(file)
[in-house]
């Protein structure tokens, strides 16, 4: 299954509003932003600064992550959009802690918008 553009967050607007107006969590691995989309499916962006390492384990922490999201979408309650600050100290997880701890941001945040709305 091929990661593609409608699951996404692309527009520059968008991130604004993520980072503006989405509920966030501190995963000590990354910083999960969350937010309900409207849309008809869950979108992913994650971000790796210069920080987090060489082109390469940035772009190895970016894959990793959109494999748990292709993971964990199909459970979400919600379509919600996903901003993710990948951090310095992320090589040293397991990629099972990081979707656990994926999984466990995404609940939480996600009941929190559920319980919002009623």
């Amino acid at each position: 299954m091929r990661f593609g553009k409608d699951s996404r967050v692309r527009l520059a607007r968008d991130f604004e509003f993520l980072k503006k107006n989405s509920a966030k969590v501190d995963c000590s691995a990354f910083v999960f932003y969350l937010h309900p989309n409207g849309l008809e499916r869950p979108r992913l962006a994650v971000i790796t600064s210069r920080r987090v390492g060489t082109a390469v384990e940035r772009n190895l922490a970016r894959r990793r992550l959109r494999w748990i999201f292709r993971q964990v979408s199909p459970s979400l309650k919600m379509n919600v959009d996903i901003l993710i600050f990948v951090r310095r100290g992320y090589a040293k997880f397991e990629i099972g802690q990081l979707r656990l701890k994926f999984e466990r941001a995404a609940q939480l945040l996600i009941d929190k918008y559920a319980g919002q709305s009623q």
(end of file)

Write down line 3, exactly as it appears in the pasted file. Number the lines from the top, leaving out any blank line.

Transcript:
């Amino acid at each position: 299954m091929r990661f593609g553009k409608d699951s996404r967050v692309r527009l520059a607007r968008d991130f604004e509003f993520l980072k503006k107006n989405s509920a966030k969590v501190d995963c000590s691995a990354f910083v999960f932003y969350l937010h309900p989309n409207g849309l008809e499916r869950p979108r992913l962006a994650v971000i790796t600064s210069r920080r987090v390492g060489t082109a390469v384990e940035r772009n190895l922490a970016r894959r990793r992550l959109r494999w748990i999201f292709r993971q964990v979408s199909p459970s979400l309650k919600m379509n919600v959009d996903i901003l993710i600050f990948v951090r310095r100290g992320y090589a040293k997880f397991e990629i099972g802690q990081l979707r656990l701890k994926f999984e466990r941001a995404a609940q939480l945040l996600i009941d929190k918008y559920a319980g919002q709305s009623q």